The only way to stop Tinubu or Atiku or Osinbajo or Jonathan as President in 2023 is participating in the processes that would produce them, and that means also registering to join a political party and be a part of the change one has advocated from the sideline. The emotional outbursts and misguided political apathy being designed for the 2023 elections will only serve the interests of the political villains of the skeptics. No citizen’s vote is worthier than the others, and even if this seems like a theoretical projection or oversimplification of our complex electoral system, the power of numbers is one that scares the politicians. 

The third-force platforms are there for the vilifiers in search of a saint or dark horse to adopt a presidential candidate. Unfortunately, their performance in the last presidential election is comedy material, and a part of the blames must go to their cheerleaders and fence-sitters. The star candidates of the colourfully hyped third-force movement, comprising  Kingsley Moghalu (21,886 votes), Fela Durotoye (16,779 votes) and Omoyele Sowore (34,003 votes) couldn’t poll up to 100,000 votes combined. This defeats the thinking that they would’ve made a difference if they had collapsed their resources into one to field a candidate.

We must also acknowledge that the third force, sometimes, is just PDP and APC at their infancy, if not worse. Some are glorified fronts. On January 30, 2018, I called out the fraud of a third-force political platform at the Yar’adua Centre, Abuja. It’s the launch of former President Olusegun Obasanjo’s idea: Coalition for Nigeria (CN). I was there at the invitation of a popular lawmaker who gave me no details other than the event being an avenue for the birth of a third-force organization. On getting there and discovering that former Governor Olagunsoye Oyinlola of Osun State—whose election was nullified in 2010 after the court discovered he was rigged into office—would chair the event, I knew I was a part of a grand comedy. And then I saw Donald Duke at the high-table. And then Abdul Jahlil Tafawa-Balewa, a former presidential aspirant of whom I knew nothing other than his famous surname.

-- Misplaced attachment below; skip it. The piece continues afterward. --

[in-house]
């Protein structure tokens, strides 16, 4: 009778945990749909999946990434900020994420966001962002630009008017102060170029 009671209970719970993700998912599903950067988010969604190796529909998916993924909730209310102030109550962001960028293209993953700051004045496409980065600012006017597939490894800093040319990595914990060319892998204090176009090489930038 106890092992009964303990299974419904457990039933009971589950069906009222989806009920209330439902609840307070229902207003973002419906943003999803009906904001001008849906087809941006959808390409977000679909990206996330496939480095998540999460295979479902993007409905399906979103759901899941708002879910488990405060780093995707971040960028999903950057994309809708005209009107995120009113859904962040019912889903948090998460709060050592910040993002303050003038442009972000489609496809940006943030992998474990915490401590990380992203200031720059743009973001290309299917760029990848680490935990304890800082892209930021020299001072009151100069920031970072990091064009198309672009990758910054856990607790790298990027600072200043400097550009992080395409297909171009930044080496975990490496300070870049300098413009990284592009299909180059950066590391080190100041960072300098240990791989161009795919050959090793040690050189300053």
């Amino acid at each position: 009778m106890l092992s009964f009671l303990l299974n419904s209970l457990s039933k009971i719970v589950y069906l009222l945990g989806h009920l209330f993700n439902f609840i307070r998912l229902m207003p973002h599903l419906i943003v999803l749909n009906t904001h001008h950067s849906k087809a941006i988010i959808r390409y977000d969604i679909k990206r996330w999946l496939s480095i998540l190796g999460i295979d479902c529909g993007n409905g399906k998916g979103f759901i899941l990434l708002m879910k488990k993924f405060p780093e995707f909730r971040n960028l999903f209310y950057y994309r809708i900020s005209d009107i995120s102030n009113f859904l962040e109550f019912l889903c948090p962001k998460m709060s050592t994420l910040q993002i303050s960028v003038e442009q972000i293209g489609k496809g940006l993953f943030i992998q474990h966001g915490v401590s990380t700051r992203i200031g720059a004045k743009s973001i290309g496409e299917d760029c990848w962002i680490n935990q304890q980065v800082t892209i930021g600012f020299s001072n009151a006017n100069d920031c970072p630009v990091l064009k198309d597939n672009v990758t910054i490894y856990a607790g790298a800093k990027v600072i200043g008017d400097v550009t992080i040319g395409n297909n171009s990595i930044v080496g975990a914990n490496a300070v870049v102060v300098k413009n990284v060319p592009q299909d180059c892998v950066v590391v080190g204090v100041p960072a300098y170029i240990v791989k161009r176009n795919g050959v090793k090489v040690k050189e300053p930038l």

Mr. Oyinlola lectured the audience on why silence was no longer ideal in the quest to salvage Nigeria, echoing Obasanjo’s letter on the state of the nation. It’s a beautiful speech, and well-written. “We are not a political party, at least for now,” he said to resounding applause from the audience. When it was time to ask questions, I raised my hand at once. I realised it was foolish almost immediately, for over two-third of the hall wore Coalition for Nigeria t-shirts and face-caps. The question I had in mind may attract hostile reactions, I thought.

The Nation newspaper of February 1, 2018 reported the encounter, and that, ‘Gimba asked: “How can we move forward in fixing Nigeria if a body like this, as inspired by the military command of a politician, whom we blame for being part of the problem, appears to have been suggested by him as a way of legitimising his own political legacy and bad precedent that could be a moral burden on the conscience of Nigerians?”’

Unlike the voice that screamed “Who are you to say that?” to me, and made my heart miss a beat, the former Governor was not condescending in the fashion of people his size in his response. “To say that we are legitimising OBJ’s legacy is a bit off the mark,” and that “We must concentrate on the message, not the messenger.”  I still appreciated that Mr. Oyinlola didn’t defend Obasanjo, didn’t cite his legacy. But I still interpreted his “the message not the messenger” logic as a tacit agreement with my portrait of Obasanjo as a leader who doesn’t deserve glorification, even though that wasn’t his intention.

So, whether the major parties or a third-force party, the election year is upon us again and there won’t be any ballot paper with “None” as a vying candidate for any elective position. As we lament about the percentage of Nigerians who belong to political parties or are interested in joining one or the refusal of President Buhari to sign the electoral bill, what must not be lost is that the solution to Nigeria’s democracy isn’t the viability of a third force, but the participation of the people who, unfortunately, are too divided to deploy this force.